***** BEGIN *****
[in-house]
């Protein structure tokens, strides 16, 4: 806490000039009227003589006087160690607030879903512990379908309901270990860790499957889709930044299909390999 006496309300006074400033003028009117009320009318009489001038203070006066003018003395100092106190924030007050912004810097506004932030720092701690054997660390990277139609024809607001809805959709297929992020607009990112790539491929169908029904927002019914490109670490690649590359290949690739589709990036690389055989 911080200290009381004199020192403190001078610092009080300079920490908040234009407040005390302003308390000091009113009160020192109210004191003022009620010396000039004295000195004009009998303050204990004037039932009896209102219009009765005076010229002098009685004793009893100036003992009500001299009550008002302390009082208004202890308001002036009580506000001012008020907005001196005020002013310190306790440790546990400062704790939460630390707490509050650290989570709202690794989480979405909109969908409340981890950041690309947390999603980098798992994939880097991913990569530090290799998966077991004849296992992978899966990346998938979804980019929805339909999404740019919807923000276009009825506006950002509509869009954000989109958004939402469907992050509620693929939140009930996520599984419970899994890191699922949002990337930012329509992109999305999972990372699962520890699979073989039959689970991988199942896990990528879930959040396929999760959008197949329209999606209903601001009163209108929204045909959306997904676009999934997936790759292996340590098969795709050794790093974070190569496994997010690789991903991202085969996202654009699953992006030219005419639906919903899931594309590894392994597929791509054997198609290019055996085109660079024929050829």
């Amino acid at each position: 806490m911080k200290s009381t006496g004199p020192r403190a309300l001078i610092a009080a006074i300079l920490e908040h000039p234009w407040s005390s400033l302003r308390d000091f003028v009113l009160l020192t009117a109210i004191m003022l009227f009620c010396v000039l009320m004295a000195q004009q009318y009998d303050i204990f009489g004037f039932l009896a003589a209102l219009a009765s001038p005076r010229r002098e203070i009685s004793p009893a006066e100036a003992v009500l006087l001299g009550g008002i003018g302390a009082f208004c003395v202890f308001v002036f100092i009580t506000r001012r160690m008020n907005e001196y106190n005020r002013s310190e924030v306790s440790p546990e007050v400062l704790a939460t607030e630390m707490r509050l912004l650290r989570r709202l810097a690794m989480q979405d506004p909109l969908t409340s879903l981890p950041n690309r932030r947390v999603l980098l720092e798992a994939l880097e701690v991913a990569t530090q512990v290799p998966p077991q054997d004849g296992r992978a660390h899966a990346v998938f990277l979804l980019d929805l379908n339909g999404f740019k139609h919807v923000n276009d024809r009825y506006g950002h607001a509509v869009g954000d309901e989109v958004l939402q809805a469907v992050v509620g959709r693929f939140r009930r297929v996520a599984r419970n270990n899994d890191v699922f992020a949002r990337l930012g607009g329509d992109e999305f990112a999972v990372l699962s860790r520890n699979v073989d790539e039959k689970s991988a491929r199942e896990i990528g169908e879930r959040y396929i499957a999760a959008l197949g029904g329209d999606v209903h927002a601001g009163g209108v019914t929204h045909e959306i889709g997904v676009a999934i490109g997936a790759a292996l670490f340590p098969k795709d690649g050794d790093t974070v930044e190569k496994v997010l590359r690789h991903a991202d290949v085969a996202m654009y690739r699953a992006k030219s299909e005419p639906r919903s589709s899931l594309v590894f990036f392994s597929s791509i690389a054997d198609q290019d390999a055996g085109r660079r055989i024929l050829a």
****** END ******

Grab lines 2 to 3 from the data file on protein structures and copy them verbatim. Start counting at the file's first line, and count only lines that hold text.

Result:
């Protein structure tokens, strides 16, 4: 806490000039009227003589006087160690607030879903512990379908309901270990860790499957889709930044299909390999 006496309300006074400033003028009117009320009318009489001038203070006066003018003395100092106190924030007050912004810097506004932030720092701690054997660390990277139609024809607001809805959709297929992020607009990112790539491929169908029904927002019914490109670490690649590359290949690739589709990036690389055989 911080200290009381004199020192403190001078610092009080300079920490908040234009407040005390302003308390000091009113009160020192109210004191003022009620010396000039004295000195004009009998303050204990004037039932009896209102219009009765005076010229002098009685004793009893100036003992009500001299009550008002302390009082208004202890308001002036009580506000001012008020907005001196005020002013310190306790440790546990400062704790939460630390707490509050650290989570709202690794989480979405909109969908409340981890950041690309947390999603980098798992994939880097991913990569530090290799998966077991004849296992992978899966990346998938979804980019929805339909999404740019919807923000276009009825506006950002509509869009954000989109958004939402469907992050509620693929939140009930996520599984419970899994890191699922949002990337930012329509992109999305999972990372699962520890699979073989039959689970991988199942896990990528879930959040396929999760959008197949329209999606209903601001009163209108929204045909959306997904676009999934997936790759292996340590098969795709050794790093974070190569496994997010690789991903991202085969996202654009699953992006030219005419639906919903899931594309590894392994597929791509054997198609290019055996085109660079024929050829």
């Amino acid at each position: 806490m911080k200290s009381t006496g004199p020192r403190a309300l001078i610092a009080a006074i300079l920490e908040h000039p234009w407040s005390s400033l302003r308390d000091f003028v009113l009160l020192t009117a109210i004191m003022l009227f009620c010396v000039l009320m004295a000195q004009q009318y009998d303050i204990f009489g004037f039932l009896a003589a209102l219009a009765s001038p005076r010229r002098e203070i009685s004793p009893a006066e100036a003992v009500l006087l001299g009550g008002i003018g302390a009082f208004c003395v202890f308001v002036f100092i009580t506000r001012r160690m008020n907005e001196y106190n005020r002013s310190e924030v306790s440790p546990e007050v400062l704790a939460t607030e630390m707490r509050l912004l650290r989570r709202l810097a690794m989480q979405d506004p909109l969908t409340s879903l981890p950041n690309r932030r947390v999603l980098l720092e798992a994939l880097e701690v991913a990569t530090q512990v290799p998966p077991q054997d004849g296992r992978a660390h899966a990346v998938f990277l979804l980019d929805l379908n339909g999404f740019k139609h919807v923000n276009d024809r009825y506006g950002h607001a509509v869009g954000d309901e989109v958004l939402q809805a469907v992050v509620g959709r693929f939140r009930r297929v996520a599984r419970n270990n899994d890191v699922f992020a949002r990337l930012g607009g329509d992109e999305f990112a999972v990372l699962s860790r520890n699979v073989d790539e039959k689970s991988a491929r199942e896990i990528g169908e879930r959040y396929i499957a999760a959008l197949g029904g329209d999606v209903h927002a601001g009163g209108v019914t929204h045909e959306i889709g997904v676009a999934i490109g997936a790759a292996l670490f340590p098969k795709d690649g050794d790093t974070v930044e190569k496994v997010l590359r690789h991903a991202d290949v085969a996202m654009y690739r699953a992006k030219s299909e005419p639906r919903s589709s899931l594309v590894f990036f392994s597929s791509i690389a054997d198609q290019d390999a055996g085109r660079r055989i024929l050829a």